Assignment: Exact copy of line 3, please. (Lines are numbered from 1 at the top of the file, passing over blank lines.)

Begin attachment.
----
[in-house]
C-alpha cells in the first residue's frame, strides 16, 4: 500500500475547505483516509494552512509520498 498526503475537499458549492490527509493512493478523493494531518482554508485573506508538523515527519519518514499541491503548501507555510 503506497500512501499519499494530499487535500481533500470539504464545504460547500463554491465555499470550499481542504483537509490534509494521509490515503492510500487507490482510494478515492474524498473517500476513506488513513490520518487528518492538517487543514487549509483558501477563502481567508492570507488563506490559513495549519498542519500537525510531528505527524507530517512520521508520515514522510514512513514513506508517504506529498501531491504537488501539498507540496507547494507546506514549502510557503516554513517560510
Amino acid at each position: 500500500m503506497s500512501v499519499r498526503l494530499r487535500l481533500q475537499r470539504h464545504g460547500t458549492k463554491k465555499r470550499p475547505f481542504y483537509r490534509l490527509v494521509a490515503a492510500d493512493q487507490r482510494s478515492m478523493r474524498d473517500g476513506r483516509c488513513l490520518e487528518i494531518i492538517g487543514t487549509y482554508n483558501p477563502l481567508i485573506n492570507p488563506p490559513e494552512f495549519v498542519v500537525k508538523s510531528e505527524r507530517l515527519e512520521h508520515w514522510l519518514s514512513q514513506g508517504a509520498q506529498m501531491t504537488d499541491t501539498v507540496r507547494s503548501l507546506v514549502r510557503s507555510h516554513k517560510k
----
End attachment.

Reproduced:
Amino acid at each position: 500500500m503506497s500512501v499519499r498526503l494530499r487535500l481533500q475537499r470539504h464545504g460547500t458549492k463554491k465555499r470550499p475547505f481542504y483537509r490534509l490527509v494521509a490515503a492510500d493512493q487507490r482510494s478515492m478523493r474524498d473517500g476513506r483516509c488513513l490520518e487528518i494531518i492538517g487543514t487549509y482554508n483558501p477563502l481567508i485573506n492570507p488563506p490559513e494552512f495549519v498542519v500537525k508538523s510531528e505527524r507530517l515527519e512520521h508520515w514522510l519518514s514512513q514513506g508517504a509520498q506529498m501531491t504537488d499541491t501539498v507540496r507547494s503548501l507546506v514549502r510557503s507555510h516554513k517560510k